In the early seventies
Greg and I moved back to the land.
Here, no National Guard, no protests
on the steps of Bank of America,
no hash to smuggle into Isla Vista.
We watched leaves turn copper and vermilion
while rutting elk bellowed through air so still
even the aspen refused to quiver.
The radio played country western.
The local paper came twice a month.
Outside, winter drifts swallowed
fence posts. Inside, I couldn’t feed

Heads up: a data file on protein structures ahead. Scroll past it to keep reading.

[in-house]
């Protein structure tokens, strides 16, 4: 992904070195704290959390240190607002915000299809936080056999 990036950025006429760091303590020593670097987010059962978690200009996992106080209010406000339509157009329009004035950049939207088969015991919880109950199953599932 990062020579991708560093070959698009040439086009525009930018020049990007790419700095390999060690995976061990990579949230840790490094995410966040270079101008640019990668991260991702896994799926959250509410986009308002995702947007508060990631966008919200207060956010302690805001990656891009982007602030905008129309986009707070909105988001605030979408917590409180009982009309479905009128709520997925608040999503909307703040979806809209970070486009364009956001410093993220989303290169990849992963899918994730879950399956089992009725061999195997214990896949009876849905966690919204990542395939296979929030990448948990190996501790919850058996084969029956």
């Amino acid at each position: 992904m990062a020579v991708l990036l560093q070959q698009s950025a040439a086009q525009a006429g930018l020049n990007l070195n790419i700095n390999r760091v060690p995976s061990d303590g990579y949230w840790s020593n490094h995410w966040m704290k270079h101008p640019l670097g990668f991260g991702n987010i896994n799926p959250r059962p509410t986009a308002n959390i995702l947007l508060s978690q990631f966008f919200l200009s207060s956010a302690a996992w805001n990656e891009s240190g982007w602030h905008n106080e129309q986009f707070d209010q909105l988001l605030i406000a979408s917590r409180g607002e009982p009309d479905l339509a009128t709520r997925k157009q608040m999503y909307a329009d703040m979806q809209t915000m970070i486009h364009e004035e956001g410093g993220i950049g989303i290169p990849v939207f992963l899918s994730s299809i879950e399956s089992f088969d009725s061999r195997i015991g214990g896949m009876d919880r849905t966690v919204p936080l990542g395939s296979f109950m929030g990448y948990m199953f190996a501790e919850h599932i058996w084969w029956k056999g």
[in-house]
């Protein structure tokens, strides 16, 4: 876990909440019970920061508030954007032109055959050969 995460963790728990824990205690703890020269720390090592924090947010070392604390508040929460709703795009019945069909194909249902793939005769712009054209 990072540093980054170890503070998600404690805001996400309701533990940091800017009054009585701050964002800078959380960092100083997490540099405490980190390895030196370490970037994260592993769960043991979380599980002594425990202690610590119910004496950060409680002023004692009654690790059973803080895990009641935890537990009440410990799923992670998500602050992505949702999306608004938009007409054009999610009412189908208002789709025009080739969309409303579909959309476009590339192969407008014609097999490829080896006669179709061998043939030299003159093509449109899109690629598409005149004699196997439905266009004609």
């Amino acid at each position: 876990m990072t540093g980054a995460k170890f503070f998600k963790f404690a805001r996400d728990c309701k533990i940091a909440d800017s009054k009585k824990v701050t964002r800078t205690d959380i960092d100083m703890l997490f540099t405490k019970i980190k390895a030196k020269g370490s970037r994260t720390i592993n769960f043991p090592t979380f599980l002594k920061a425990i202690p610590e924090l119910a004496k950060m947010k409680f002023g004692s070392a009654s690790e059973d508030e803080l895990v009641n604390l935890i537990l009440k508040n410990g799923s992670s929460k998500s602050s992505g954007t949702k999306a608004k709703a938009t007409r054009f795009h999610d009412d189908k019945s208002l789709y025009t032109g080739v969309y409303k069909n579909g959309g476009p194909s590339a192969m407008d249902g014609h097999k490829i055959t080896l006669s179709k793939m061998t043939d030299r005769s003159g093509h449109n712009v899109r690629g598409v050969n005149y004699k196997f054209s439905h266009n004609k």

the smoke-stained fireplace enough
to warm the house and didn’t think
about the rifle tucked behind
his Gibson guitar in the bedroom closet.
Nights shortened, river ice shattered,
and every morning another newborn calf
shimmered among rangy herds
grazing in spring melt.
With pickax and shovel, Greg
tilled thawing dirt for our garden
but never opened the packets of seeds.
When he told me he wanted to leave this place,
I thought he meant our home.
It didn’t occur to me to hide the bullets.